In fact, so essential to induction is the dependence on analogy, that in the very use of the terms, "observation," "experience," and the like, by many writers, to describe the grounds of our belief in physical events, it is evident that they mean to include essentially the reference to analogy, and not barely to facts actually witnessed. Unless this be the case,

indeed, their meaning would, in some cases, be involved in absurdity and contradiction.

Thus, then, the most important part of the process of induction consists in seizing upon the probable connecting relation by which we can extend what we observe in a few cases to all. In proportion to the justness of this assumption, and the correctness of our judgment in tracing and adopting it, will the induction be successful. The methods by which a facility in discovering such relations, and a readiness in forming such judgment, may be attained and improved, are precisely the objects principally to be kept in view by the philosophical student who would prepare himself for the work of interpreting the phenomena of the natural world. The analogies to be pursued must be those suggested from alreadyascertained laws and relations. This, in proportion to the extent of the inquirer's previous knowledge of such relations subsisting in other parts of nature, will be his means of guidance to a correct train of inference in that before him.

And he who has, even to a limited extent, been led to observe the connexion between one class of physical truths and another, will almost unconsciously acquire a tendency to perceive such relations among the facts continually presented to him. The truth of the remark to which we have been thus led is amply confirmed by the history of philosophical discovery.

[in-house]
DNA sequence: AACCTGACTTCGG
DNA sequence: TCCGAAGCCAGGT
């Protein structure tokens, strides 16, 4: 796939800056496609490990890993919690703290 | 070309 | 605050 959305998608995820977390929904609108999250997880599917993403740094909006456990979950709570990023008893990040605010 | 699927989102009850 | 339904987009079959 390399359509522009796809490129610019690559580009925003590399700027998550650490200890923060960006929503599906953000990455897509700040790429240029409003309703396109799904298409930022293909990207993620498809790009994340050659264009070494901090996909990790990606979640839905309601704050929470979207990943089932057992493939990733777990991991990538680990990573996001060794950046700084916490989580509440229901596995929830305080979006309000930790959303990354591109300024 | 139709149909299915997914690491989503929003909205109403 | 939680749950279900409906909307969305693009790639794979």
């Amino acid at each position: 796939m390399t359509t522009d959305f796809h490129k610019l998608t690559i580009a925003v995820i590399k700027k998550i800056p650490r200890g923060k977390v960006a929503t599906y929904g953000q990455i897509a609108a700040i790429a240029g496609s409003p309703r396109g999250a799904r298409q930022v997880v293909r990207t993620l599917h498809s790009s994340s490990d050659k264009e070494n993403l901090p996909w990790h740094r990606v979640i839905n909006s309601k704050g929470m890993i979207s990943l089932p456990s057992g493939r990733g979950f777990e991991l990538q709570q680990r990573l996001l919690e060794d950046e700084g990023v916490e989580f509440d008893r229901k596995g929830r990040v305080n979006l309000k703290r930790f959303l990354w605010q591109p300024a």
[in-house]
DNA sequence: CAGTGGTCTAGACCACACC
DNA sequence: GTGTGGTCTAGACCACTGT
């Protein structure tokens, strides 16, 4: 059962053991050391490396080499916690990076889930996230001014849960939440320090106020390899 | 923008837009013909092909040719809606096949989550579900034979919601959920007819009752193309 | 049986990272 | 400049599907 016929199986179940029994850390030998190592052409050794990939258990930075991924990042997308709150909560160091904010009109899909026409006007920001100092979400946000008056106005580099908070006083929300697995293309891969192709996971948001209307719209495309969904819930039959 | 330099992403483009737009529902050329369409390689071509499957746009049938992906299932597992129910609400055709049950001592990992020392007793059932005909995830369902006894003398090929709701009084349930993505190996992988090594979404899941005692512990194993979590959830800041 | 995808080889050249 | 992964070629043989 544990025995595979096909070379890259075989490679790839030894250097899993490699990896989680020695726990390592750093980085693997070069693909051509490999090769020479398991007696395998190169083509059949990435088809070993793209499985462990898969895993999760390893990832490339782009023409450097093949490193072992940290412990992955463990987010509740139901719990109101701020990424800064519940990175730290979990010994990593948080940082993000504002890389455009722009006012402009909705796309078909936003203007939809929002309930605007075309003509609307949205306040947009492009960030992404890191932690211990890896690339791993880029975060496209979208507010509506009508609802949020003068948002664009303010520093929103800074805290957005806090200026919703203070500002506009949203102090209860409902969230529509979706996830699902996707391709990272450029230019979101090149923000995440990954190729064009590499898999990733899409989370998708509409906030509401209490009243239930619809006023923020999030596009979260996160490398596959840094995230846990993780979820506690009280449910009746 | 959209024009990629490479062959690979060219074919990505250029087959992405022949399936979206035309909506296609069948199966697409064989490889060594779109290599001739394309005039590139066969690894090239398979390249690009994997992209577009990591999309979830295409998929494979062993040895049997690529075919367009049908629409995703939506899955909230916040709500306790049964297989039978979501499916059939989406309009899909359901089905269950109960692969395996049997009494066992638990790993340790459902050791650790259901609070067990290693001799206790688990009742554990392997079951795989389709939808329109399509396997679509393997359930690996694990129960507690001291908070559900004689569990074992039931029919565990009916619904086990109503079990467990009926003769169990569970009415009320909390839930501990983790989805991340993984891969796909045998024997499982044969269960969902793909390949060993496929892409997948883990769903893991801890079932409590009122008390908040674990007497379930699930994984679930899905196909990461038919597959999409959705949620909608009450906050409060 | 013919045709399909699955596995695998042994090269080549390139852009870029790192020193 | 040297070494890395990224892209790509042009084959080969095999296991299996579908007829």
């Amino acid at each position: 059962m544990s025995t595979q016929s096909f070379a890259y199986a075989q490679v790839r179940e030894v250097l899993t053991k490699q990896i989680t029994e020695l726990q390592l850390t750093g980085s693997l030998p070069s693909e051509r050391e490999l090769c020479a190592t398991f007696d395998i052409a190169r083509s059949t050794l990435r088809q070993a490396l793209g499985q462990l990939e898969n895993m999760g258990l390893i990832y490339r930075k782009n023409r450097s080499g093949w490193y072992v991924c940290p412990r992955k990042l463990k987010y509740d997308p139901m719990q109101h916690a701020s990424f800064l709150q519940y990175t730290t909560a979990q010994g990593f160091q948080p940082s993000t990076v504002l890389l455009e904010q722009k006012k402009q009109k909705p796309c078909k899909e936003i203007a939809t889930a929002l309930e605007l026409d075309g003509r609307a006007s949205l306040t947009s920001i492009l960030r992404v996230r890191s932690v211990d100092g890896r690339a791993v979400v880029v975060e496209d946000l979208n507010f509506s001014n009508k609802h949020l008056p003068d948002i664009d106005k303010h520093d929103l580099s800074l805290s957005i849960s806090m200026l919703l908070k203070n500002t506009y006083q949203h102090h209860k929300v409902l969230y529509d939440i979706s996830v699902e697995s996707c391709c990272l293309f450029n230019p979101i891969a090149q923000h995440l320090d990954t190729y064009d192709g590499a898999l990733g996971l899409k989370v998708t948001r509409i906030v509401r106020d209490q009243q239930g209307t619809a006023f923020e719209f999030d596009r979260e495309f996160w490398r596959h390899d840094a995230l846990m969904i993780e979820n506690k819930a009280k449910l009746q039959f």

In point of fact, discoveries, commonly termed

inductive, have very seldom been really attained by the mere process of amassing collections of individual facts. It has been almost invariably the case that hypothesis has preceded observation; and that the discoverer has in truth only verified, by an appeal to experiment, the general theory which he had already imagined. The happy selection of such hypotheses is that which characterizes, and in fact constitutes, philosophical genius. And a just appreciation of the use of such imaginary provisional assumptions, eminently distinguishes the rational inquirer from the speculative visionary. The true philosopher neither discards hypothesis on the one hand, nor yields himself up to it on the other; but rates it at its proper value, and turns it to its legitimate use. He is always ready to reject an assumed theory the moment he finds it unsupported by fact: but if it be once duly substantiated, to adopt it, and be prepared to follow it out into all its legitimate consequences, however at variance with received notions-however contrary to established prejudices-however opposed to the prepossessions, the bigotry, the cherished delusions of mankind.

And the more extensive his acquaintance with nature, the more firmly is he impressed with the belief that some such relation must subsist in all cases, however limited a portion of it he may be able actually to trace. And it is by the exercise of an unusual skill in this way, that the greatest philosophers have been able to achieve their triumphs in